Rep. Carney Introduces Bill to Increase R&D Tax Credit and Make It Permanent
FOR IMMEDIATE RELEASE:
May 4, 2011
WASHINGTON — At a press conference this afternoon, U.S. Representative John Carney introduced the Research and Development Tax Credit Extension Act to increase the business research and development tax credit from 14 percent to 17 percent -- and make it permanent.
“Congress should be focused on creating jobs here in the United States,” said Rep. Carney. “By increasing the research and development tax credit and making it permanent, we incentivize businesses to set up their operations here in America and create jobs.”
The R&D tax credit is critical to supporting business innovation and personnel recruitment and retention -- but it has lagged behind the levels of support most other advanced economies provide. Moreover, because it’s only temporary, the tax credit has resulted in a great deal of uncertainty in the businesses community, which is holding billions in capital.
“In my home state of Delaware, businesses from across the spectrum – agriculture, biotech, chemical and renewable energy – benefit from this tax credit,” said Rep. Carney. “The tax credit allows companies to develop the innovative technologies needed to win the future, while creating jobs and making the United States more competitive internationally.”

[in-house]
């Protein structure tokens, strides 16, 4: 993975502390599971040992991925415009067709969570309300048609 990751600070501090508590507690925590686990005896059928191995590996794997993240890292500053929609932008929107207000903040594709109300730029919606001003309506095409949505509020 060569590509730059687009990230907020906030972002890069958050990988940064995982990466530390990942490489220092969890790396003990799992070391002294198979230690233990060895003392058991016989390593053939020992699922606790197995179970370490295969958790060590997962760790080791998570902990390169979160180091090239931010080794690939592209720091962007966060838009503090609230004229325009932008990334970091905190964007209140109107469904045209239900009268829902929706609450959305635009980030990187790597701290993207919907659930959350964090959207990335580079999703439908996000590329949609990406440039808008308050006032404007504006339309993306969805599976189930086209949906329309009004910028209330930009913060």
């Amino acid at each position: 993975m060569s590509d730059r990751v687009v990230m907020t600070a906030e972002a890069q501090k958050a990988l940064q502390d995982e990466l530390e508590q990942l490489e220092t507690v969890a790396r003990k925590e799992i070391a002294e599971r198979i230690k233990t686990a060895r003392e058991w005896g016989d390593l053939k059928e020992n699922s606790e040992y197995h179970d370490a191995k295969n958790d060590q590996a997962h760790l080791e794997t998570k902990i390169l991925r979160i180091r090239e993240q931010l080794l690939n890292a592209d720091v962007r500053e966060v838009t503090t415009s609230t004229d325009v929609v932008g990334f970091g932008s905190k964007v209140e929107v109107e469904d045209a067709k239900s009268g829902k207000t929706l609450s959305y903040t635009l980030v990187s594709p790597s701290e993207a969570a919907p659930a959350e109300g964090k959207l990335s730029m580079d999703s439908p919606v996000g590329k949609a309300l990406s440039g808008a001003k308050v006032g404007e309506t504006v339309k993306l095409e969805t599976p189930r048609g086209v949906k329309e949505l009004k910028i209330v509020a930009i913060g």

"Innovation is a critical engine of US competitiveness, and a robust, permanent R&D tax credit helps to keep that engine running,” said Thomas Connelly, Executive Vice President and Chief Innovation Officer for DuPont. “We applaud Congressman Carney's recognition of the importance of spurring innovation in the U.S. economy."
The U.S. research and development tax credit has waned in efficacy. It is no longer in the top 20 worldwide. Other countries offer higher, permanent rates, whereas the U.S. offers a lower credit that must be renewed annually or biannually. The credit has lapsed in the past, and the lack of predictability hampers investments in research and development.
Studies have shown that every dollar of research and development adds approximately two dollars of benefit to our economy.